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The Nerdy Way To Learn: Spanish » Patterns » H to C »

Hembra and Feminine

The Spanish hembra, for “female” (usually in regards to animals) sounds nothing like the English feminine. But it turns out that they are etymologically identical.

Both come from the Latin for female, feminina. Hembra sounds so different because the f‑m-n root is changed to h‑mbr via two different patterns:

  • The f‑to‑h pattern, where words beginning in the Latin f- change to an h- in Spanish, such as filial and hijo, or hacer and fact — changing the initial h- of feminina to h-.
  • The m‑n to ‑mbr- pattern, where Latin words with the m‑n together usually changed to an ‑mbr- in Spanish, like illuminate and alumbrar — changing the m‑n of feminina to the ‑mbr- of hembra.

These two, taken together, show a clear mapping of f‑m-n to h‑mbr.

Camisa — Heaven

The Spanish for “shirt”, Camisa, is a distant cousin of the English Heaven. How?

Both come from the same common ancestor, the Proto-Indo-European root *kem, meaning, “to cover.” This root evolved, via German, to the English heaven (that which covers us above) and it evolved, via Latin (and even the French chemise), to the Spanish camisa (that which covers our torso!).

But they sound so different. How can that be?

The answer is that the Indo-European sound k- transformed over time into the German and then English h- sound — which remaining the same (albeit with a c- spelling) in Latin and then Spanish. Thus the c- of camisa maps to the h- of heaven.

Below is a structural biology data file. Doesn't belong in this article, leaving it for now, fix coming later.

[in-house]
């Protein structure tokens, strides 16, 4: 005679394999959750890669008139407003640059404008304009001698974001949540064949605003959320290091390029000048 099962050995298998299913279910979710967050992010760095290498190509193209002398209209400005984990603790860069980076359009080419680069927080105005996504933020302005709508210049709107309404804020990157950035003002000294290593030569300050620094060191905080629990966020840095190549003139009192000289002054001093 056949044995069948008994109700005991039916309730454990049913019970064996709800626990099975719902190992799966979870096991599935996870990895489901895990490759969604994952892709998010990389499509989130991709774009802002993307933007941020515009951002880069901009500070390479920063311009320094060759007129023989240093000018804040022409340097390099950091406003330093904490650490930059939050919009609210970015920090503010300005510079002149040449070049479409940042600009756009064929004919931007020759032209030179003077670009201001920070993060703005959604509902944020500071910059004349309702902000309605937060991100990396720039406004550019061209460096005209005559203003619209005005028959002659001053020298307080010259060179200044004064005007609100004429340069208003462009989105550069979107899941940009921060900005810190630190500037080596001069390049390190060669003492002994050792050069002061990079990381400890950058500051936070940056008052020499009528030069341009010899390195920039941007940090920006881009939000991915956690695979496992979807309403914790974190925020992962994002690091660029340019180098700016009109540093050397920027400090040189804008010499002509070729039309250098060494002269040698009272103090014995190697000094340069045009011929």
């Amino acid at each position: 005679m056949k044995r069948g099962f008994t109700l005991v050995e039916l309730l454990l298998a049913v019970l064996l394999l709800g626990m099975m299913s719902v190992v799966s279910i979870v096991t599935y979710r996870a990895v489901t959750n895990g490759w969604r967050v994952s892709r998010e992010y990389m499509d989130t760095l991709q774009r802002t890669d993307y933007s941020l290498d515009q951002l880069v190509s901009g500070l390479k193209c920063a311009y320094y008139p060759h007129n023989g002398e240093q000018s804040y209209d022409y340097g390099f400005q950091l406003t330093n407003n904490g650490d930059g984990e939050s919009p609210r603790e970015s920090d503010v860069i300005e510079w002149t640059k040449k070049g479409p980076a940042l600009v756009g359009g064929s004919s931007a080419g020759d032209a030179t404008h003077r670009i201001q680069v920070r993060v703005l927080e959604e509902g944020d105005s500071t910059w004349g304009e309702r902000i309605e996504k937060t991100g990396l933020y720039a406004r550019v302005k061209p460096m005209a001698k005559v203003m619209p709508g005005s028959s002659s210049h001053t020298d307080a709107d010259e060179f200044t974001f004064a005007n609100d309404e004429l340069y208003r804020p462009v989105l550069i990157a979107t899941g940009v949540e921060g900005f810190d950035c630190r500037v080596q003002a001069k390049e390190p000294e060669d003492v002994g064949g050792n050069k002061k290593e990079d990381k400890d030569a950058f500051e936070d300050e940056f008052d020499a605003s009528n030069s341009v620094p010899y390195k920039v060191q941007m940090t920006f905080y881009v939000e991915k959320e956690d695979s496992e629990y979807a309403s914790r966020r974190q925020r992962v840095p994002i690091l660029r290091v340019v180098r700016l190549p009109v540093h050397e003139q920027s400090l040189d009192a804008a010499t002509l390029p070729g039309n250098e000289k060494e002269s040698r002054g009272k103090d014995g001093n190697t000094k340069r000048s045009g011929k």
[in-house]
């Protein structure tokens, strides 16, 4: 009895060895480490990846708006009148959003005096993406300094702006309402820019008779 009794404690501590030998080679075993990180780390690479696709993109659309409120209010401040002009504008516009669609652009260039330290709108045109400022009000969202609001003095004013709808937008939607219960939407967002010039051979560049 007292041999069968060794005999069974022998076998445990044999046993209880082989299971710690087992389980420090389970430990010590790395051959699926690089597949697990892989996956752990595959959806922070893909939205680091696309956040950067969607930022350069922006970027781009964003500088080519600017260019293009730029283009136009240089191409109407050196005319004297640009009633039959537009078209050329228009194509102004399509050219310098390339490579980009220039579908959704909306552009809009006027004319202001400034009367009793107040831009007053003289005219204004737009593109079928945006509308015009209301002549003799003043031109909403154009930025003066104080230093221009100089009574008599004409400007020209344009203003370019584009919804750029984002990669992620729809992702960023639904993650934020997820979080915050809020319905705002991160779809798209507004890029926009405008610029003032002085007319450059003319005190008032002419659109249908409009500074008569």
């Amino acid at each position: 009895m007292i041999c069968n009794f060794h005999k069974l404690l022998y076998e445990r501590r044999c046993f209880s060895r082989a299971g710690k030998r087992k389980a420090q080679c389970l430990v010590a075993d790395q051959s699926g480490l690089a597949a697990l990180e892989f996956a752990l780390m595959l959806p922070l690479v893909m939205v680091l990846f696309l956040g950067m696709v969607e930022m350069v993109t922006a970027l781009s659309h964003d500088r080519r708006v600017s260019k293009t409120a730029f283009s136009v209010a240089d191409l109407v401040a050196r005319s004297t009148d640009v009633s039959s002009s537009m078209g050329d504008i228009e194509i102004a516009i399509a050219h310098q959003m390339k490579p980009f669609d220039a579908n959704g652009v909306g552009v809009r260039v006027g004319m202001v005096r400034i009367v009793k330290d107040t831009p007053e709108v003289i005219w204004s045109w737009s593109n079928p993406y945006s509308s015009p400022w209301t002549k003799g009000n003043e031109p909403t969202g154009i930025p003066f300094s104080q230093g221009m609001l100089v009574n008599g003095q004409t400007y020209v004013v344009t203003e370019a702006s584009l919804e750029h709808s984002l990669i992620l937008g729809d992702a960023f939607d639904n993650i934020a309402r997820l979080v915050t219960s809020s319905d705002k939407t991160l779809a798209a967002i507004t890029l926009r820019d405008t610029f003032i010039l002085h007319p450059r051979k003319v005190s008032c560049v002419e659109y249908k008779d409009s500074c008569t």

Other examples of this pattern include cornudo/horn and horse/correr.

Correr — Horse

The Spanish correr, “to run” seems completely unrelated to the English horse. Looks can be deceiving.

Correr comes from the Latin for the same, currere. Currere, in turn, comes from the Proto-Indo-European root *kurs, which also means, “to run” — just like horse does! Both have the same common ancestor.

The weird thing is: how did the PIE *kurs turn into horse, they sound so different.

The explanation is that, in the Germanic languages like English, the k- sound turned into the h- sound. But in Spanish, the original k- sound remained, although usually written with a c-.

This explains many parallel words that have c- and h- sounds that map to each other between Spanish and English, like heart/corazon and head/cabeza.

Corazón and Heart

So, this is one of my personal all-time favorite etymologies. Just sayin’.

The Spanish for “heart,” corazón, and the English heart itself, both come from the same original root.

Huh? How? But they’re so different!

Both come from the Proto-Indo-European *kerd-, meaning the same. The key to understanding this one is remembering the pattern that the k- sounds from PIE tended to remain the same in Latin, but changed to the h- sound as it evolved into German and then English. Take, for example, hundred/century, for example.

Thus, the h‑r-t of heart maps to the c‑r-z of corazón.

From the same root is… courage. yup, that c‑r is the same c‑r. So courage is indeed something that comes from the heart.

Cabeza and Head

The Indo-European root kaput, meaning “head”, led to words for the head in almost every western language, with no change.

The kaput turned into the almost-identical caput in Latin; and then that evolved, through very minor changes, to the almost-the-same cabeza in Spanish. The main sound shift is the p to b, but those are very clearly aligned signs that often swap.

Kaput, however, evolved into the German kopf — which then became the English head. How so?

The Germanic sound “k-”, as German evolved into English, generally became the “h-” sound in English. Take century/hundred or horn/cornudo or, my favorite, hemp/cannabis as other examples.

Thus, the c‑b(-z) of cabeza maps to the h‑d of head. In the English pattern of short, powerful words, the final sound was lost as well, to give us the simple, straightforward head.

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